for i=1,..,M and j=1,…,N, where M and N are the lengths of x and y. The local cost function f() will depend on the task-at-hand. In the case of uni-dimensional time-series, the square of the difference between xᵢ and yᵢ is usually taken. For multi-dimensional time-series, the Euclidean distance is often used. The final DTW measure corresponds to the total accumulated cost over M and N.
Use cases for Euclidian and Distance Time Warping distance measures can be for example:
- Identification of FOIs from the neighbourhood of target FOIs that have smaller distances to the target FOI. The Expert judgment application could, for example, display these FOIs that are closely related to target FOI in the feature space based on any of these distance metrics. Figures below show NDVI time-series of target FOI together with 5 FOIs with the smallest distance to the target FOI.
- By looking at distances between different crop types a developer of CAP markers and CAP system can get better insight and understanding what crop types (or groups) are (dis)-similar to each other. The figures below show violin plots of how well distance measure of FOIs claimed to cultivate crop type A are different when compared with FOIs claimed to grow something else.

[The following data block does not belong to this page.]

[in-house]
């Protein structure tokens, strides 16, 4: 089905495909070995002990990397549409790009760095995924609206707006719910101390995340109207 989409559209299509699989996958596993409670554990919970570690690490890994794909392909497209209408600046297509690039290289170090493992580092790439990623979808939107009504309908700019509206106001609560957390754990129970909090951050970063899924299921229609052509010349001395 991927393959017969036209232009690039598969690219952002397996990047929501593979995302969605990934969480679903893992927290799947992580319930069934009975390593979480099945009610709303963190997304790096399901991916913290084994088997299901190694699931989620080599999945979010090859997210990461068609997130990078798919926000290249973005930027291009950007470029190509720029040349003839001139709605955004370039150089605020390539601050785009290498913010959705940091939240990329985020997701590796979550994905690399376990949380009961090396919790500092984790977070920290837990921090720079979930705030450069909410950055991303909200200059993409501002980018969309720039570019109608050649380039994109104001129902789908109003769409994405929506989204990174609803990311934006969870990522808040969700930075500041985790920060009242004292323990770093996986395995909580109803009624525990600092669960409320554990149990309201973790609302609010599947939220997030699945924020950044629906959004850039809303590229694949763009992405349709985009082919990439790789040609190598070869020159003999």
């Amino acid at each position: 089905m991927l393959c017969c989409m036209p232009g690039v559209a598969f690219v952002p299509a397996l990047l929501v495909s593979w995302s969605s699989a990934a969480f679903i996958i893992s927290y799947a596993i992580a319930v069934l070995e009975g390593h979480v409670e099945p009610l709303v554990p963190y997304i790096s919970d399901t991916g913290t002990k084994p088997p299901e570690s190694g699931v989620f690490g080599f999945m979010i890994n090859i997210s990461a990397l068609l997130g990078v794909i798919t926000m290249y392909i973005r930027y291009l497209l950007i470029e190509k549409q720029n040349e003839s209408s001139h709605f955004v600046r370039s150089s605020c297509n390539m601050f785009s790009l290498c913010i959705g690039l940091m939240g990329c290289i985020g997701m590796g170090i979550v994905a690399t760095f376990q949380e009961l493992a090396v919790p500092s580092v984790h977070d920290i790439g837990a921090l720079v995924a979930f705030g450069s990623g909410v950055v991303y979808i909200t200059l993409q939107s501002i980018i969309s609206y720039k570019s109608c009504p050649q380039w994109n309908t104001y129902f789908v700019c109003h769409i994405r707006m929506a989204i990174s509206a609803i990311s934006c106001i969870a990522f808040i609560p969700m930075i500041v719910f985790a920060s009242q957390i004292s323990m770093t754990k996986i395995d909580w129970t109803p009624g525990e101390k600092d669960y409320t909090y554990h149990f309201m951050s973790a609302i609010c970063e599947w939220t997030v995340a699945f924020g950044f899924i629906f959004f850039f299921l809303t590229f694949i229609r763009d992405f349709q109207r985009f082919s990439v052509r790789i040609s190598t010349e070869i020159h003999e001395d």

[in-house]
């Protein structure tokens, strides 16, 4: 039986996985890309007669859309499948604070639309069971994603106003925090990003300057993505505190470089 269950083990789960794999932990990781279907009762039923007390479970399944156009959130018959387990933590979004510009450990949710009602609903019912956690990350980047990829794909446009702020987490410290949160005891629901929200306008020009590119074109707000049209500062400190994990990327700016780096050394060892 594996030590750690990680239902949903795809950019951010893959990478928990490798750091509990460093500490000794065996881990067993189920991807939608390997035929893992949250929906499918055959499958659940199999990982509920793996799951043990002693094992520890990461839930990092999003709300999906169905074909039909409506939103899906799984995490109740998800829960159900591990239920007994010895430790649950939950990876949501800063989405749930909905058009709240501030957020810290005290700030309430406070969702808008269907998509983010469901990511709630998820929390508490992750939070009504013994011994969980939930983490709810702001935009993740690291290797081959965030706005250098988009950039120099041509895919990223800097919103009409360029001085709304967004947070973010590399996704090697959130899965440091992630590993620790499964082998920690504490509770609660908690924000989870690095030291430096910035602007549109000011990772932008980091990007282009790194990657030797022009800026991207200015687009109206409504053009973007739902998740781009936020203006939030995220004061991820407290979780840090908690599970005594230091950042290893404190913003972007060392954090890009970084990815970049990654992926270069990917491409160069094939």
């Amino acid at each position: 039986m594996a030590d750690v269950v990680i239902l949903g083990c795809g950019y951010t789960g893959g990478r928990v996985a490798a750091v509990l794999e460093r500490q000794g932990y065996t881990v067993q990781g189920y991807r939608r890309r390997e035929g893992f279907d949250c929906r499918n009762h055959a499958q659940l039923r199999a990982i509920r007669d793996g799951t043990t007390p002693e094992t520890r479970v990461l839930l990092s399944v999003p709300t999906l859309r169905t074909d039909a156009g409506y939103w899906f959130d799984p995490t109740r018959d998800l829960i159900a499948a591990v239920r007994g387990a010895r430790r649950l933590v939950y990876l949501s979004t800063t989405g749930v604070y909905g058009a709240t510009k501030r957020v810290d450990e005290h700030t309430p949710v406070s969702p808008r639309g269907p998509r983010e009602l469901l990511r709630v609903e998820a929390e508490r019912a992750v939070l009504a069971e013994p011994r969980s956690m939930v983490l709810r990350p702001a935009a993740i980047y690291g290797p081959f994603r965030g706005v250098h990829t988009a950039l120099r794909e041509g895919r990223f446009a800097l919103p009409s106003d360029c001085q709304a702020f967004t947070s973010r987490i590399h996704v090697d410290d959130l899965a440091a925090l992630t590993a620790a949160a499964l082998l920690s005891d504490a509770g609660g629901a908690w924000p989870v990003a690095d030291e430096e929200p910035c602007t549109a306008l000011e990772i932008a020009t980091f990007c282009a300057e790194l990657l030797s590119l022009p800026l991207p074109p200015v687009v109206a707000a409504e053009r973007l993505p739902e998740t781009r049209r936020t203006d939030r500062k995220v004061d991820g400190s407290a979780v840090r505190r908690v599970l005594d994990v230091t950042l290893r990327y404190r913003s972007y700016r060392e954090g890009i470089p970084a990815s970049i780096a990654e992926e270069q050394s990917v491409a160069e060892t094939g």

Above we showed two example FOIs — one wrongly claimed to be a meadow and the other claimed to be a cornfield. The figures below show for the same two FOIs what we can learn by looking at Euclidian distances between these two FOIs and their 500 neighbours. For both FOIs we find out that they are most similar to corn or maize for silage. The fact that the wrongly-claimed meadow FOI is an outlier among other meadow FOIs in its neighbourhood is also indicated by a high (1.00) intra-class rank value. The latter represents the normalised rank of the average time-series-distance between target FOI and FOIs of the same declared crop-type, with respect to all the pair-wise distances between FOIs of same crop-type. The rank value can be used to identify outliers in a way similarly to the similarity score.